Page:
Earth Eats: Real Food, Green Living

The “Organic” Label Again Finds Itself In Hot Water

New research indicates that foods with the "organic" label may not be as pesticide-free as you might hope.

A pile of heirloom tomatoes

Photo: Chiot's Run (Flickr)

The Washington Post recently published an article saying that many organic labels may not mean what we think

organictomats

The Washington Post published a revealing story this week about the “organic” label on foods and other items, more or less showing that a lot of the labels may not indicate what you might think.

More staggering is the information in the article about organics for babies – who honestly wants to trick parents into possibly harming their babies?

Well, in some situations, products were shown to not fit the requirements for the label, but lobbying allowed for the labels to stay. As usual, many of these deceptions come down to dollar signs:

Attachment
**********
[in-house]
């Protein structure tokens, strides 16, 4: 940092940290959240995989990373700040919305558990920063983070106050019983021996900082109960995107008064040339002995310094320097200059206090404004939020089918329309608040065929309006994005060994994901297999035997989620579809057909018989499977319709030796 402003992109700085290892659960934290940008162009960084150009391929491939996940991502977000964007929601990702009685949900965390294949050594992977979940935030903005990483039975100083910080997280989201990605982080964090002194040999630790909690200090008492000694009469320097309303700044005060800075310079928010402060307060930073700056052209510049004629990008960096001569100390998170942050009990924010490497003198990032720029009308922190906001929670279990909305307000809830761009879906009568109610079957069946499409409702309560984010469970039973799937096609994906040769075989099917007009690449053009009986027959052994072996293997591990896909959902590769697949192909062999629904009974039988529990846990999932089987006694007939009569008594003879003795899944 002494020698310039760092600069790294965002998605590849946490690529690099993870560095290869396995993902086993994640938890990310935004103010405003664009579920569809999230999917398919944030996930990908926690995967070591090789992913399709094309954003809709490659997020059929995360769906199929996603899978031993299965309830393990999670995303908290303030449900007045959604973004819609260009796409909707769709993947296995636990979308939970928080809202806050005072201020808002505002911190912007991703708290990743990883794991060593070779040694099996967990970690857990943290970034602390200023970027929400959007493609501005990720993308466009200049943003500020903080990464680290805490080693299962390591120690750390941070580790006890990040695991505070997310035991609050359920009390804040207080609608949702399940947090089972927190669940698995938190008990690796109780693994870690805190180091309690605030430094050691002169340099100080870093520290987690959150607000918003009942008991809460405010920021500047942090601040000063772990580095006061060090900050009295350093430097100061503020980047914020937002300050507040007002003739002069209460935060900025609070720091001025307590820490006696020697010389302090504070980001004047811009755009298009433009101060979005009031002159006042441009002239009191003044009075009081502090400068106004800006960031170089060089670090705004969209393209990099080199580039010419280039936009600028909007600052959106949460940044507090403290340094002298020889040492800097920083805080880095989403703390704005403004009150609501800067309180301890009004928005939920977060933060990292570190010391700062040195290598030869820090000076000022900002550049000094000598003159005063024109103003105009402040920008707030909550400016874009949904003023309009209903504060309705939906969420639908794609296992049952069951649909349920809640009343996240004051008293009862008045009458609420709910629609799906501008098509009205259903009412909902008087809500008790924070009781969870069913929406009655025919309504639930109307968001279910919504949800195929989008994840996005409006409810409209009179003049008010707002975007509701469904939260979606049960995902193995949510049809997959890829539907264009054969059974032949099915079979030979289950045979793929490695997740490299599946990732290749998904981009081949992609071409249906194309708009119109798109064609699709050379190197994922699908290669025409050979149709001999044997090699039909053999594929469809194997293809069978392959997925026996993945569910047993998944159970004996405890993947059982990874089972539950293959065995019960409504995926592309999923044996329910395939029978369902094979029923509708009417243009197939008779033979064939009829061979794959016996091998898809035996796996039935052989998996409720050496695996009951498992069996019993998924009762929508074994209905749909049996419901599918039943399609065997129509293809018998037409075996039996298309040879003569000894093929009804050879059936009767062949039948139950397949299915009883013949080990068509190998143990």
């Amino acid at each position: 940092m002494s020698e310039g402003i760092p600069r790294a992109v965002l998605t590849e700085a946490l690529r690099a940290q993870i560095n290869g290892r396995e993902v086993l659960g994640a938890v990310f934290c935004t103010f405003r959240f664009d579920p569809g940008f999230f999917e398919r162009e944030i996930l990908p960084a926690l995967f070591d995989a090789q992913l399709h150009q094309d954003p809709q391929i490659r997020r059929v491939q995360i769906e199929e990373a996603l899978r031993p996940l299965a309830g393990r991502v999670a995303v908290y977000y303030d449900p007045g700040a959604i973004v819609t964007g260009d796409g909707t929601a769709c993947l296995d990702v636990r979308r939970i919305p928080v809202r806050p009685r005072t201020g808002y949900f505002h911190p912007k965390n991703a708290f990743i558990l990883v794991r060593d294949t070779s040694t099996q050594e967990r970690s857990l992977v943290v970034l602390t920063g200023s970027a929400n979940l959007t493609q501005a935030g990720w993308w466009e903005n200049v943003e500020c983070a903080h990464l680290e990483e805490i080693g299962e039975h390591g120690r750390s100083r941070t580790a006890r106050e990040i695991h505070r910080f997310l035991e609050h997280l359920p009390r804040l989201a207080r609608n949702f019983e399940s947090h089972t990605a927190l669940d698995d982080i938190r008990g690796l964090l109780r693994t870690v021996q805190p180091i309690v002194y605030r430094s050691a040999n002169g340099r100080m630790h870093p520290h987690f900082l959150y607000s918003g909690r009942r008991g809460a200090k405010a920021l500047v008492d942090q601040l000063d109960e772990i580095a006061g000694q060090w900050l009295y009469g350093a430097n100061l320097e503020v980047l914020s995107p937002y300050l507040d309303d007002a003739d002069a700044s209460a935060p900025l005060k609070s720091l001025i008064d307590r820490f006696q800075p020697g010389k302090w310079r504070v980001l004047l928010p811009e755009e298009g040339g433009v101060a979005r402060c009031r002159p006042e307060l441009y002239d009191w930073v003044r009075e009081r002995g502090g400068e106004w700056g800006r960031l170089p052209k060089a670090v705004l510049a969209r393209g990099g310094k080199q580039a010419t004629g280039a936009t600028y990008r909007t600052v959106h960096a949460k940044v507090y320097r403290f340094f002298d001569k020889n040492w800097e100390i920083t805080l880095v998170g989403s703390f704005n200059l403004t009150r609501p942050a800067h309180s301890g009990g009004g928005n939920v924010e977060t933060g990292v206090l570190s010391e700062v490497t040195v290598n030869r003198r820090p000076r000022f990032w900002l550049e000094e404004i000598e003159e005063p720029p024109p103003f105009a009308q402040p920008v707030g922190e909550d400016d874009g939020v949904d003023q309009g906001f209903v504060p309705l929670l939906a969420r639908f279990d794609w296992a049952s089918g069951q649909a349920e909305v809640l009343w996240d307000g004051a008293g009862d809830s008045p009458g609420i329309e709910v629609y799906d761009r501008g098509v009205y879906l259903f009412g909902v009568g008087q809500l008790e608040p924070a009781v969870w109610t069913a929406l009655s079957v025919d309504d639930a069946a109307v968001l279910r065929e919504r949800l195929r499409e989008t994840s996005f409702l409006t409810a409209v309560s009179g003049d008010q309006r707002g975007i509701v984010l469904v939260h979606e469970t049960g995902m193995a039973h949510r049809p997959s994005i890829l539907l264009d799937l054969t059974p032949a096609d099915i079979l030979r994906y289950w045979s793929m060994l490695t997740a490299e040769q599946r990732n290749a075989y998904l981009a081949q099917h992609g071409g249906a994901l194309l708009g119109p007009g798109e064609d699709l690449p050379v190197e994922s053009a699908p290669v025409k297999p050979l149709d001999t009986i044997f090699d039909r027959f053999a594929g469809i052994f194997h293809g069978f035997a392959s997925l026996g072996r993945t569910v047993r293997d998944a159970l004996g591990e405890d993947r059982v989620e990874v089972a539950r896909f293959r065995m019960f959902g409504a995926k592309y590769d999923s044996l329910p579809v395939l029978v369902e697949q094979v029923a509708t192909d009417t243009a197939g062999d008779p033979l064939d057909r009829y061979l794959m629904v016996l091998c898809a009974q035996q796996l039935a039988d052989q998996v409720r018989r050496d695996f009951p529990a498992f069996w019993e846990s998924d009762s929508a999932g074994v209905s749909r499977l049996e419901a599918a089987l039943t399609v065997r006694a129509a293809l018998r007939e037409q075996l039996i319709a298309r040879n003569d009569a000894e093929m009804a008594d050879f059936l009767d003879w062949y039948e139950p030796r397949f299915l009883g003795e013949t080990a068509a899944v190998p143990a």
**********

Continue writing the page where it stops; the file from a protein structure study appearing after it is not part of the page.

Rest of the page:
Relaxation of the federal standards, and an explosion of consumer demand, have helped push the organics market into a $23 billion-a-year business, the fastest growing segment of the food industry. Half of the country’s adults say they buy organic food often or sometimes, according to a survey last year by the Harvard School of Public Health.

But the USDA program’s shortcomings mean that consumers, who at times must pay twice as much for organic products, are not always getting what they expect: foods without pesticides and other chemicals, produced in a way that is gentle to the environment.

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Cory Barker

Cory Barker is a summer intern for Earth Eats and senior IU student from Hartford City, Indiana. He is double majoring in journalism and communication and culture with a minor in business.

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